The ongoing fight between the London Stock Exchange (LSE), New York (NYSE), Hong Kong and others are for sure not yet out of the running. Saudi officials have been able not to indicate any preference yet, but only keeping their cards close their chest. The last weeks several high-level attempts have been seen by parties to force the hand of Riyadh, without any real success yet.

London has now upped the ante by not only agreeing on a $2 billion loan for Aramco, but also by sending a City of London delegation, where London heavyweight companies are accompanying the Lord Mayor on his trip. Without any doubt, Charles Bowman, the City of London’s lord mayor, is going to discuss the Aramco listing during his meetings. Bowman will be assisted by an unknown senior executive of the London Stock Exchange (LSE) as well as representatives from PWC, and from investment group Standard Life Aberdeen. The delegation is officially to meet up with officials from the Saudi stock exchange—the domestic market on which Aramco will also list—and from Saudi Arabia’s sovereign wealth funds and monetary authority, according to British leading newspaper The Times. Even that members of the delegation all stated that the Aramco IPO listing is not the primary goal, no one is doubting that it will be. Last week, British PM Theresa May already went to Saudi Arabia, to meet up with King Salman and Crown Prince Mohammed bin Salman. She was more explicit by stating “London is extremely well-placed’’ to be picked as the listing venue.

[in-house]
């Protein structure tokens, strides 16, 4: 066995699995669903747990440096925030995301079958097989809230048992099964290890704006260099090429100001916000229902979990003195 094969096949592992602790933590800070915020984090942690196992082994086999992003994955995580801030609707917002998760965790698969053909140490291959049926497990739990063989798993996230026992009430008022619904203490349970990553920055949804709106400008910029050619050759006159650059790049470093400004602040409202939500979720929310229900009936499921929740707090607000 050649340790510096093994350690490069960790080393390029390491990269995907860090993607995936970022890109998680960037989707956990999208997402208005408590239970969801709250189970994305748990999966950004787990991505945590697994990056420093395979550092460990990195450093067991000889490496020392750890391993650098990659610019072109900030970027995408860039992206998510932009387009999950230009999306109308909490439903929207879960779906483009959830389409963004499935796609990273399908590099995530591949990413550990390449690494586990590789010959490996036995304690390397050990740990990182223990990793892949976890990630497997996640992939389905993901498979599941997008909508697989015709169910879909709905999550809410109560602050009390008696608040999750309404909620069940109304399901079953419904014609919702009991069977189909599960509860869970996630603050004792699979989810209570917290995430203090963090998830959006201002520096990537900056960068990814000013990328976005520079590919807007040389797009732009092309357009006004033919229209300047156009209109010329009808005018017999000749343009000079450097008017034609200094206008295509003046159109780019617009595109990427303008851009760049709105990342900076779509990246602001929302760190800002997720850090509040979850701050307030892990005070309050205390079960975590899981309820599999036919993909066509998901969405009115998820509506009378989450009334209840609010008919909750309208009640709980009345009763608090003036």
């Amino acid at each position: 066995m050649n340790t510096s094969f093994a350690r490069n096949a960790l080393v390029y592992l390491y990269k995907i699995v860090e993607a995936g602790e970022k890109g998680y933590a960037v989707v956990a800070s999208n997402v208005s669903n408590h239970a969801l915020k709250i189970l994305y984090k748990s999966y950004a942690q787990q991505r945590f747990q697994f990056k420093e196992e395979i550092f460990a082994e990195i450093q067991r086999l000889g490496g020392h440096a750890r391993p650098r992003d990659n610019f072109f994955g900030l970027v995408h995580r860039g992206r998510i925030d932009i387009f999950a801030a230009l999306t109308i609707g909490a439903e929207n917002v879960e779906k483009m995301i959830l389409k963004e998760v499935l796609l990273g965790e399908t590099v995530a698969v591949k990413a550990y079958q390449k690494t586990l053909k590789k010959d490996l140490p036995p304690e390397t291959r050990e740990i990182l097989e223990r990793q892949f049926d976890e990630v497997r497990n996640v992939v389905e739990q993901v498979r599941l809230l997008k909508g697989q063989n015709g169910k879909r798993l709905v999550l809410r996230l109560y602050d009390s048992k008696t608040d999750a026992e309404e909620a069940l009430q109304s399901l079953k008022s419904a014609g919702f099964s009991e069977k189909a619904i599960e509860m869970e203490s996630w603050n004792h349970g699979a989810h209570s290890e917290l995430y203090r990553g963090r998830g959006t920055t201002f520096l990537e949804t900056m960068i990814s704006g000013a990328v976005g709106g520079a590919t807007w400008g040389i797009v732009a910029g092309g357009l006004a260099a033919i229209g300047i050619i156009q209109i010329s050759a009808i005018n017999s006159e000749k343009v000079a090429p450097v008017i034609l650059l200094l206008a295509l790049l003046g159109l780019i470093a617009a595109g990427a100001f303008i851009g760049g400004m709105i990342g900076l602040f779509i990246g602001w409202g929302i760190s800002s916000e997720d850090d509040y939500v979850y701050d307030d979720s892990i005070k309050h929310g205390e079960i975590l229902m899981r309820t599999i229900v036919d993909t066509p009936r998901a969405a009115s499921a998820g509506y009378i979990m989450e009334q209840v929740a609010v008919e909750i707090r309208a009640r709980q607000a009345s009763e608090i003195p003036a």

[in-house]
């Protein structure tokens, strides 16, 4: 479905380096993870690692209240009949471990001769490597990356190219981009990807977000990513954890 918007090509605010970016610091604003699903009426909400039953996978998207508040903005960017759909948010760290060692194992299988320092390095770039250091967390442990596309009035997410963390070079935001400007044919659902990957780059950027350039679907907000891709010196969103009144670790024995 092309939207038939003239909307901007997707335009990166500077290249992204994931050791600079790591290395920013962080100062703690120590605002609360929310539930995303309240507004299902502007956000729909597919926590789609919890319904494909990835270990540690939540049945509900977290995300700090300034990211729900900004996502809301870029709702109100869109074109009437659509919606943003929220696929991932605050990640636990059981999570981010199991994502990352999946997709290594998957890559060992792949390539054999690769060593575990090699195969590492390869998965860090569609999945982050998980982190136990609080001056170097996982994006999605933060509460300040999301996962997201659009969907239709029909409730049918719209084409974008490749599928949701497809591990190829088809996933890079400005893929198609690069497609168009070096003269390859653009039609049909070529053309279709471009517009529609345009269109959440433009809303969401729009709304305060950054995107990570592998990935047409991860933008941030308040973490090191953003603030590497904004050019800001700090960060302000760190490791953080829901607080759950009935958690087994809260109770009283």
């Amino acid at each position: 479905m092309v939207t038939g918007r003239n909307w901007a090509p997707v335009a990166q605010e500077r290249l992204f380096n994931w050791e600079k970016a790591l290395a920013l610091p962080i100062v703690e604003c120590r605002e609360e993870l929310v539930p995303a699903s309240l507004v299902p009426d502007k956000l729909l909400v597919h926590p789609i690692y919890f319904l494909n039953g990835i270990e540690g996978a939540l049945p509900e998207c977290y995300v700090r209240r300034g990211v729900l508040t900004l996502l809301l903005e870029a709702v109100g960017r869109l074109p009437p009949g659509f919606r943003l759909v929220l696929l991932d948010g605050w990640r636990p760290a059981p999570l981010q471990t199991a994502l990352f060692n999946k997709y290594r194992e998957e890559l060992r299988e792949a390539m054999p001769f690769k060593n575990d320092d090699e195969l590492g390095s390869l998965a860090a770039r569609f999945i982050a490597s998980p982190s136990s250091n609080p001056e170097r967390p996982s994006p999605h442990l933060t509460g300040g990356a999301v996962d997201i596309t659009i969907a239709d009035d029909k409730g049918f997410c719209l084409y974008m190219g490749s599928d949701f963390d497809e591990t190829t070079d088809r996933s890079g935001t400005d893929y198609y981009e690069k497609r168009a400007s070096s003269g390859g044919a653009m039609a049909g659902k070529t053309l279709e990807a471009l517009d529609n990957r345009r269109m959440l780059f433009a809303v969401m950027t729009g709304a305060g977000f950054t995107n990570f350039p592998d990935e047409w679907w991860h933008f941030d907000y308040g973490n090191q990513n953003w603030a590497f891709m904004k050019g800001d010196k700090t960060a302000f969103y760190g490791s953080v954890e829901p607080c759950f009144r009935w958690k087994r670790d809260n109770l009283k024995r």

At the beginning of November US President Donald Trump already openly stated in the press that he “would very much appreciate Saudi Arabia doing their IPO of Aramco with the New York Stock Exchange.” The latter is also still open, but US legislation and political issues are still considered to be a threat to the latter. The JASTA (Justice Against Sponsors of Terrorism) Act is currently threating law suits against all Saudi investments or assets in the USA. An Aramco listing could be considered to be a primary target by parties.

An outsider, as considered by analysts, Hong Kong has also pushed with full force the last week. High level Hong Kong officials have met Saudi Arabian King Salman in Riyadh. Media sources stated that Hong Kong chief executive Carrie Lam and financial secretary James Lau were joined by the chairman and the chief executive of HongKong Exchanges and Clearing (HKEx), CK Chow and Charles Li. Officially discussions have been focusing on several fields with the Saudi ministers of energy, finance and interior. Behind closed doors, the main focus will for sure have been the fact that HKEx’s Li has stated in the press that a Hong Kong listing would help secure huge Chinese demand for Aramco’s partial share sale, which Riyadh hopes will raise some $100 million. China is perceived as one of the main investors in the upcoming IPO schemes in Saudi Arabia. Aramco is a primary target, as it supports the Chinese demand for crude oil and petroleum products, but also will open up more opportunities for Chinese companies in Saudi Arabia.